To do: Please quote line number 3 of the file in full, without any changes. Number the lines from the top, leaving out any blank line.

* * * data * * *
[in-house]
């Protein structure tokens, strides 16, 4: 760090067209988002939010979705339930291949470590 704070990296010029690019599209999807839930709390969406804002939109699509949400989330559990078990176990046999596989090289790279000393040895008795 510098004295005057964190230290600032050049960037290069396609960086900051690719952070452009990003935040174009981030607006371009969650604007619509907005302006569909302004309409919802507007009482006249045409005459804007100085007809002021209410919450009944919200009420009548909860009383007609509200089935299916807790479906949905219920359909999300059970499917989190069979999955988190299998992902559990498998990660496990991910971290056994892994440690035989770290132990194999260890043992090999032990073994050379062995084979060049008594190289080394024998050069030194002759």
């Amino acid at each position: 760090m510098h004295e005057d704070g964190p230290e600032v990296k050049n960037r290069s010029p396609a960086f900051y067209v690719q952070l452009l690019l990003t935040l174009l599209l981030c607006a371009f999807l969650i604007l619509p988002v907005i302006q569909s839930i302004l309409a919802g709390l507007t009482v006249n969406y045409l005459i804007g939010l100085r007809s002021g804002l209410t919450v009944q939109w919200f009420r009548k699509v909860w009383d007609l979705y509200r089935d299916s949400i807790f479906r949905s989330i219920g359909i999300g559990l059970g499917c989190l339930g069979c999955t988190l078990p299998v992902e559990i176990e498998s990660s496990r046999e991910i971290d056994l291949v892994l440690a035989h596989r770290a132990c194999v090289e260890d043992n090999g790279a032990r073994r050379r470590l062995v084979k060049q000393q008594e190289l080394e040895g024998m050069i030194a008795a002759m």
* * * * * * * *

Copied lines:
């Amino acid at each position: 760090m510098h004295e005057d704070g964190p230290e600032v990296k050049n960037r290069s010029p396609a960086f900051y067209v690719q952070l452009l690019l990003t935040l174009l599209l981030c607006a371009f999807l969650i604007l619509p988002v907005i302006q569909s839930i302004l309409a919802g709390l507007t009482v006249n969406y045409l005459i804007g939010l100085r007809s002021g804002l209410t919450v009944q939109w919200f009420r009548k699509v909860w009383d007609l979705y509200r089935d299916s949400i807790f479906r949905s989330i219920g359909i999300g559990l059970g499917c989190l339930g069979c999955t988190l078990p299998v992902e559990i176990e498998s990660s496990r046999e991910i971290d056994l291949v892994l440690a035989h596989r770290a132990c194999v090289e260890d043992n090999g790279a032990r073994r050379r470590l062995v084979k060049q000393q008594e190289l080394e040895g024998m050069i030194a008795a002759m």